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Organic Architecture

Organic Architecture in the BVI

“Form follows function—that has been misunderstood. Form and function should be one, joined in a spiritual union.”
—Frank Lloyd Wright

A search for the definition of "organic architecture" displayed image results as varied as Kendrick Kellogg’s mushroom-looking High Desert House, Frank Lloyd Wright’s famous Falling Water, a beehive-shaped home in Cincinnati and the Sydney Opera House.


“Organic architecture,” Wikipedia says, “is a philosophy of architecture which promotes harmony between human habitation and the natural world through design approaches so sympathetic and well integrated with its site that buildings, furnishings, and surroundings become part of a unified, interrelated composition.” This architectural outlook is a perfect fit for the diverse landscapes in the BVI. It can be seen in many of the Roger Downing & Partner designed structures at Rosewood Little Dix Bay, Necker Island, Oil Nut Bay and private residences dotted throughout the beaches and hillsides of the BVI.
Author Alen Hess, in Organic Architecture: The Other Modernism, proposes organic architecture and its curvy, harmonic style as an alternative to the cold, glass-and-metal structures of modernism. “For a public bored with glass-box architecture,” Hess writes, “the dream of a home of warm natural wood, stone with curving organic surfaces was widely appealing.” This same philosophy appeals to BVI residents who want a home that connects with their surroundings—whether they want to build on a cliff, among the BVI’s famous boulders or tucked between palm trees on the beach.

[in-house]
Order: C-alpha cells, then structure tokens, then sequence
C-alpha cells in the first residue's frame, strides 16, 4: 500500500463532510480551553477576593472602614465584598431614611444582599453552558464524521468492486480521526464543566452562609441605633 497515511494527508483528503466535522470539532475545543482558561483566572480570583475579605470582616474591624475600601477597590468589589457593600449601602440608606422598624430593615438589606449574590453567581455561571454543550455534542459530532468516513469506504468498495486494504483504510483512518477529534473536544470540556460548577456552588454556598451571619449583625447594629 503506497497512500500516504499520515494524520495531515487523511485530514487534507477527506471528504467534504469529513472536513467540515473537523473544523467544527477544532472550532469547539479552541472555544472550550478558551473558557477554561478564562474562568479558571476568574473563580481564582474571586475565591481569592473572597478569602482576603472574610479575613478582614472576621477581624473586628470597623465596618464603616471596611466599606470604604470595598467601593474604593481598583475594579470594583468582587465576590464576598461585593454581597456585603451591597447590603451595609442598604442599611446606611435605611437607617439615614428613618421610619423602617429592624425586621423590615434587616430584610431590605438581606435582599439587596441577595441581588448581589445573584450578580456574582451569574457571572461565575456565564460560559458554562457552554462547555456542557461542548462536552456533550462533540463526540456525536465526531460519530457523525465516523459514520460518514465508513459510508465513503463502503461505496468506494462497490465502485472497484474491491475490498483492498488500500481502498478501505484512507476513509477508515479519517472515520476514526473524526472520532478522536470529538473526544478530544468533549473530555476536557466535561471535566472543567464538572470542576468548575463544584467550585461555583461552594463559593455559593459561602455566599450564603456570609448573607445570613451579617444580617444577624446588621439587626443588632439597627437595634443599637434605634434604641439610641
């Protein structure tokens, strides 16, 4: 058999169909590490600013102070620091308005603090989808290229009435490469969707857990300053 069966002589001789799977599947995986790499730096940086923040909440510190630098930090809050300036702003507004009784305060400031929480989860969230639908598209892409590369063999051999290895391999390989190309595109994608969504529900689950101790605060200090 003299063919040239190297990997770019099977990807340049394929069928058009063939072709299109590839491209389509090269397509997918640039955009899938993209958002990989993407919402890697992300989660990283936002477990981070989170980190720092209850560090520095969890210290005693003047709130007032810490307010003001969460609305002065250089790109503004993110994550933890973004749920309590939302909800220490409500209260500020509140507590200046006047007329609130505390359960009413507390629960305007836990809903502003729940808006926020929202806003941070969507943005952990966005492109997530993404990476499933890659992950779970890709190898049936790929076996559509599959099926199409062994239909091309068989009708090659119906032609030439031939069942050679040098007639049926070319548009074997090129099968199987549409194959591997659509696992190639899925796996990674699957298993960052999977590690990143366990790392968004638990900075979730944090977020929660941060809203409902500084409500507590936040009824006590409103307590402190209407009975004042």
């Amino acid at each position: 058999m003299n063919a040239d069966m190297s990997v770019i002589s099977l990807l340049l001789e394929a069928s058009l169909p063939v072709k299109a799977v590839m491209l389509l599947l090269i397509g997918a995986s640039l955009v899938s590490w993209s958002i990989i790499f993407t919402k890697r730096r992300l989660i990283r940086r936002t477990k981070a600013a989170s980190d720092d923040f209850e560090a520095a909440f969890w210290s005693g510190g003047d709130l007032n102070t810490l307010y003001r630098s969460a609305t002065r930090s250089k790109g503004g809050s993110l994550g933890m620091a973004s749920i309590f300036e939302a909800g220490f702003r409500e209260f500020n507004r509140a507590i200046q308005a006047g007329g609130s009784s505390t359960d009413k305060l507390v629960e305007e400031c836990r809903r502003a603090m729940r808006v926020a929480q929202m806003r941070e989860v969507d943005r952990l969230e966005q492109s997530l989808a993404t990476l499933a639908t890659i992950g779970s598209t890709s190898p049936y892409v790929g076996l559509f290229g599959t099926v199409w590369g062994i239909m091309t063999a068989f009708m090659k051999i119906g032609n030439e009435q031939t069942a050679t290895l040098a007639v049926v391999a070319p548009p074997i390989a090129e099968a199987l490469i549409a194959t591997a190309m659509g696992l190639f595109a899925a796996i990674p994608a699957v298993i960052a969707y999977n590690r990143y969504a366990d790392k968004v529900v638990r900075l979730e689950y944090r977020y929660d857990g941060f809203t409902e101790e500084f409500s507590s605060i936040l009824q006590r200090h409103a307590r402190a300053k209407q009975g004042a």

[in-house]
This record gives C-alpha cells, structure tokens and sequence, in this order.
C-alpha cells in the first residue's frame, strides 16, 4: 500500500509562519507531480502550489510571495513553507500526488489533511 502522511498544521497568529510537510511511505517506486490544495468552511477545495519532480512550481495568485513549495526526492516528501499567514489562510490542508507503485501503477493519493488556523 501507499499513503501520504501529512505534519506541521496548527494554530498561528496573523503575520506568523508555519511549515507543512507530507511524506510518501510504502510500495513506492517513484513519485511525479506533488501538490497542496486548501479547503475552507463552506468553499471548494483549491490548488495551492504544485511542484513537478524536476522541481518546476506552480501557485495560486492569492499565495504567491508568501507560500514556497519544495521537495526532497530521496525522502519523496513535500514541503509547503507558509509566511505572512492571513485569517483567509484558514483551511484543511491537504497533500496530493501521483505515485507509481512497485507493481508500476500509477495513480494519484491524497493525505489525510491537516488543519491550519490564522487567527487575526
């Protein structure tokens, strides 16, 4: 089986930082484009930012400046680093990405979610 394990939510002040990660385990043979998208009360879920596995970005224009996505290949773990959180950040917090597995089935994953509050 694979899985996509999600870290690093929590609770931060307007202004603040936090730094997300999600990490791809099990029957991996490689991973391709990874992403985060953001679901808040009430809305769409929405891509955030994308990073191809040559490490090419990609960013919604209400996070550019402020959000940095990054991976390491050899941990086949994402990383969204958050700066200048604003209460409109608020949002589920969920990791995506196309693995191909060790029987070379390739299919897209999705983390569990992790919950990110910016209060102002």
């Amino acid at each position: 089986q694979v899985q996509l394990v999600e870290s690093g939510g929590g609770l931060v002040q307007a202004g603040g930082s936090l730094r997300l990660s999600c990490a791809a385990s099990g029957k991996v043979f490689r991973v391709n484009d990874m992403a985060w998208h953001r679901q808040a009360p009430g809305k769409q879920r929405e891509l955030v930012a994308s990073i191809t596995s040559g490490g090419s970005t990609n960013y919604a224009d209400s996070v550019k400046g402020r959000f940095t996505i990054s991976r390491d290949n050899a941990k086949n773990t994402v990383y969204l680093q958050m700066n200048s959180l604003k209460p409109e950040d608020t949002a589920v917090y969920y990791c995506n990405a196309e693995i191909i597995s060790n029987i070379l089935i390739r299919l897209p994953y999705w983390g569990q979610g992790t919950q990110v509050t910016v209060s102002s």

According to Roger Downing & Partner, the contemporary philosophy of organic architecture, “can never be static in nature; the definitions must evolve with both the ancient mechanics and the forms of nature along with the advances in technology and construction methods. It must also include green building practices and sustainable design elements and systems. To be completely organic, requires the complete and successful integration of every single element that produces a building, including the crews constructing them and the occupants using the buildings. Through careful design, the building can begin to educate its users—where both begin to symbiotically work together to maintain each other.”
While some organic structures aim to integrate with the environment, others achieve beauty that competes with the natural surroundings by offering homes that become works of art themselves.

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